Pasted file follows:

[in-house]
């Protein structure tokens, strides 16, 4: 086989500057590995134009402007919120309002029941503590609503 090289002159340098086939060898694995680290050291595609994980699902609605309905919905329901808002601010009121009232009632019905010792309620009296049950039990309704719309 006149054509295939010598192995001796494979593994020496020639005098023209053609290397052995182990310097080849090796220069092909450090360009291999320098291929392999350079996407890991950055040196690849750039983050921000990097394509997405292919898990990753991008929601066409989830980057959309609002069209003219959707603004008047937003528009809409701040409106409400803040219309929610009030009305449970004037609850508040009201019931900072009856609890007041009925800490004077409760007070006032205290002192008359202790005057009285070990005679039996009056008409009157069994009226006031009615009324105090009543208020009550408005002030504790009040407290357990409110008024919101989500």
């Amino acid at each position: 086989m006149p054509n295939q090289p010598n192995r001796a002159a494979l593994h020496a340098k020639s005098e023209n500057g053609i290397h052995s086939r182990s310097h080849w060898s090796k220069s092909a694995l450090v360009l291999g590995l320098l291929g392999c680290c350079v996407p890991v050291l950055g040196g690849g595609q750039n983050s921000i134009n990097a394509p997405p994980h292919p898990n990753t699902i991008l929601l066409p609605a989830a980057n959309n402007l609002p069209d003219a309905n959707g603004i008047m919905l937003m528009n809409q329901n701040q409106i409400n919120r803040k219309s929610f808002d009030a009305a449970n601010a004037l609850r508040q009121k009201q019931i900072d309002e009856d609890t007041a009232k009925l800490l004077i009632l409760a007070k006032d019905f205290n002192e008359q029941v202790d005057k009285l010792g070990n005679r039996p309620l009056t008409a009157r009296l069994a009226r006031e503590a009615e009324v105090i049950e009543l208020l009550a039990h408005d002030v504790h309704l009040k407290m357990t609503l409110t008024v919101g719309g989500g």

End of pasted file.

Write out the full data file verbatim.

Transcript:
[in-house]
């Protein structure tokens, strides 16, 4: 086989500057590995134009402007919120309002029941503590609503 090289002159340098086939060898694995680290050291595609994980699902609605309905919905329901808002601010009121009232009632019905010792309620009296049950039990309704719309 006149054509295939010598192995001796494979593994020496020639005098023209053609290397052995182990310097080849090796220069092909450090360009291999320098291929392999350079996407890991950055040196690849750039983050921000990097394509997405292919898990990753991008929601066409989830980057959309609002069209003219959707603004008047937003528009809409701040409106409400803040219309929610009030009305449970004037609850508040009201019931900072009856609890007041009925800490004077409760007070006032205290002192008359202790005057009285070990005679039996009056008409009157069994009226006031009615009324105090009543208020009550408005002030504790009040407290357990409110008024919101989500």
């Amino acid at each position: 086989m006149p054509n295939q090289p010598n192995r001796a002159a494979l593994h020496a340098k020639s005098e023209n500057g053609i290397h052995s086939r182990s310097h080849w060898s090796k220069s092909a694995l450090v360009l291999g590995l320098l291929g392999c680290c350079v996407p890991v050291l950055g040196g690849g595609q750039n983050s921000i134009n990097a394509p997405p994980h292919p898990n990753t699902i991008l929601l066409p609605a989830a980057n959309n402007l609002p069209d003219a309905n959707g603004i008047m919905l937003m528009n809409q329901n701040q409106i409400n919120r803040k219309s929610f808002d009030a009305a449970n601010a004037l609850r508040q009121k009201q019931i900072d309002e009856d609890t007041a009232k009925l800490l004077i009632l409760a007070k006032d019905f205290n002192e008359q029941v202790d005057k009285l010792g070990n005679r039996p309620l009056t008409a009157r009296l069994a009226r006031e503590a009615e009324v105090i049950e009543l208020l009550a039990h408005d002030v504790h309704l009040k407290m357990t609503l409110t008024v919101g719309g989500g």